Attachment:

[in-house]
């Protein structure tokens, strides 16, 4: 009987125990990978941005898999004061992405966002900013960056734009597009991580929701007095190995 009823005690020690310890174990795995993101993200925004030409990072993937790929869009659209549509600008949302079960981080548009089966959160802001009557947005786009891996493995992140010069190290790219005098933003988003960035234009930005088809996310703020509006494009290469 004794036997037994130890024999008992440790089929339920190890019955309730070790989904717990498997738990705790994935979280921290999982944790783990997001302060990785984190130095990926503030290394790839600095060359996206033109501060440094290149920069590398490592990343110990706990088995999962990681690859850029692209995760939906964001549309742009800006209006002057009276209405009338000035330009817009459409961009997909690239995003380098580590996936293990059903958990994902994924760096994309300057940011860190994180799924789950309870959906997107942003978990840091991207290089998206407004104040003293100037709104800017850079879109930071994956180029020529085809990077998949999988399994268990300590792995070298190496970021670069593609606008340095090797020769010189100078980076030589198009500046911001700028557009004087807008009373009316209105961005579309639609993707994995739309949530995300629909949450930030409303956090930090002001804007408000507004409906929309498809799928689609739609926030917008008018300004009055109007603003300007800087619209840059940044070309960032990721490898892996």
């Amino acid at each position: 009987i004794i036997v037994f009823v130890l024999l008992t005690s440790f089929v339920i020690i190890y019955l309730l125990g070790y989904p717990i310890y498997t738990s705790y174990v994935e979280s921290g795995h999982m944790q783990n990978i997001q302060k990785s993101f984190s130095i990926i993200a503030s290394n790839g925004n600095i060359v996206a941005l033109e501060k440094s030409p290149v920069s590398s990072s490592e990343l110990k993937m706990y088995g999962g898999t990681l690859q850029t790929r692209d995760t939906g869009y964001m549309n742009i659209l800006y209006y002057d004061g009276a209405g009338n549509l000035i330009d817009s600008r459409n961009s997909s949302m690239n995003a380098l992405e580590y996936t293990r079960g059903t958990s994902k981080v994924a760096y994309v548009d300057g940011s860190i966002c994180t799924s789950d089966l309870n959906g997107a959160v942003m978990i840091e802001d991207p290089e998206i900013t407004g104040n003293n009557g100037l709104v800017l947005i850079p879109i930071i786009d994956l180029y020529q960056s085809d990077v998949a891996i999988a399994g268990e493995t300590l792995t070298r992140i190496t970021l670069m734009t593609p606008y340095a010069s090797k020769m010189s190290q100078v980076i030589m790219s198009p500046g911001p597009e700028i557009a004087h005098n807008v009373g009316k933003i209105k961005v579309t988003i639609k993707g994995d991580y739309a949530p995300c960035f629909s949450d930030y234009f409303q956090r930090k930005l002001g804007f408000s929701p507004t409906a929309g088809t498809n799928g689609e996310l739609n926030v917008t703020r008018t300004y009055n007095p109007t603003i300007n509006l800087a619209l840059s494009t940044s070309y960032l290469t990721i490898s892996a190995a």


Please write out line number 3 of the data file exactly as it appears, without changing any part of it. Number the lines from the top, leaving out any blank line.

């Amino acid at each position: 009987i004794i036997v037994f009823v130890l024999l008992t005690s440790f089929v339920i020690i190890y019955l309730l125990g070790y989904p717990i310890y498997t738990s705790y174990v994935e979280s921290g795995h999982m944790q783990n990978i997001q302060k990785s993101f984190s130095i990926i993200a503030s290394n790839g925004n600095i060359v996206a941005l033109e501060k440094s030409p290149v920069s590398s990072s490592e990343l110990k993937m706990y088995g999962g898999t990681l690859q850029t790929r692209d995760t939906g869009y964001m549309n742009i659209l800006y209006y002057d004061g009276a209405g009338n549509l000035i330009d817009s600008r459409n961009s997909s949302m690239n995003a380098l992405e580590y996936t293990r079960g059903t958990s994902k981080v994924a760096y994309v548009d300057g940011s860190i966002c994180t799924s789950d089966l309870n959906g997107a959160v942003m978990i840091e802001d991207p290089e998206i900013t407004g104040n003293n009557g100037l709104v800017l947005i850079p879109i930071i786009d994956l180029y020529q960056s085809d990077v998949a891996i999988a399994g268990e493995t300590l792995t070298r992140i190496t970021l670069m734009t593609p606008y340095a010069s090797k020769m010189s190290q100078v980076i030589m790219s198009p500046g911001p597009e700028i557009a004087h005098n807008v009373g009316k933003i209105k961005v579309t988003i639609k993707g994995d991580y739309a949530p995300c960035f629909s949450d930030y234009f409303q956090r930090k930005l002001g804007f408000s929701p507004t409906a929309g088809t498809n799928g689609e996310l739609n926030v917008t703020r008018t300004y009055n007095p109007t603003i300007n509006l800087a619209l840059s494009t940044s070309y960032l290469t990721i490898s892996a190995a």